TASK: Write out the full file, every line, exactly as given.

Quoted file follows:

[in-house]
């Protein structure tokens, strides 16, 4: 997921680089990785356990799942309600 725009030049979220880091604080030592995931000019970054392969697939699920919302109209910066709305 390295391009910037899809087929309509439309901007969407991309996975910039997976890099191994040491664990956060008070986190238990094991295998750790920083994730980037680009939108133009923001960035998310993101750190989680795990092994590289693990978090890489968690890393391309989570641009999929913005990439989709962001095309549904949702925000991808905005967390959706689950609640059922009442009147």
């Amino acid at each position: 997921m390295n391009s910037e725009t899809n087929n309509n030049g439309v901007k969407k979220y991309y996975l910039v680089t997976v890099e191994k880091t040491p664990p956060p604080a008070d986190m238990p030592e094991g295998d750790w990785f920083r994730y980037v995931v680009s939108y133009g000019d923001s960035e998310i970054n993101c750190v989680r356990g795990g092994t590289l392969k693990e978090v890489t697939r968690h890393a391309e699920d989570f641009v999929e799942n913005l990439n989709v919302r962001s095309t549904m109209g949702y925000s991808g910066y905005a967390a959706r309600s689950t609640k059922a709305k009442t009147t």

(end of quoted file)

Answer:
[in-house]
């Protein structure tokens, strides 16, 4: 997921680089990785356990799942309600 725009030049979220880091604080030592995931000019970054392969697939699920919302109209910066709305 390295391009910037899809087929309509439309901007969407991309996975910039997976890099191994040491664990956060008070986190238990094991295998750790920083994730980037680009939108133009923001960035998310993101750190989680795990092994590289693990978090890489968690890393391309989570641009999929913005990439989709962001095309549904949702925000991808905005967390959706689950609640059922009442009147």
């Amino acid at each position: 997921m390295n391009s910037e725009t899809n087929n309509n030049g439309v901007k969407k979220y991309y996975l910039v680089t997976v890099e191994k880091t040491p664990p956060p604080a008070d986190m238990p030592e094991g295998d750790w990785f920083r994730y980037v995931v680009s939108y133009g000019d923001s960035e998310i970054n993101c750190v989680r356990g795990g092994t590289l392969k693990e978090v890489t697939r968690h890393a391309e699920d989570f641009v999929e799942n913005l990439n989709v919302r962001s095309t549904m109209g949702y925000s991808g910066y905005a967390a959706r309600s689950t609640k059922a709305k009442t009147t």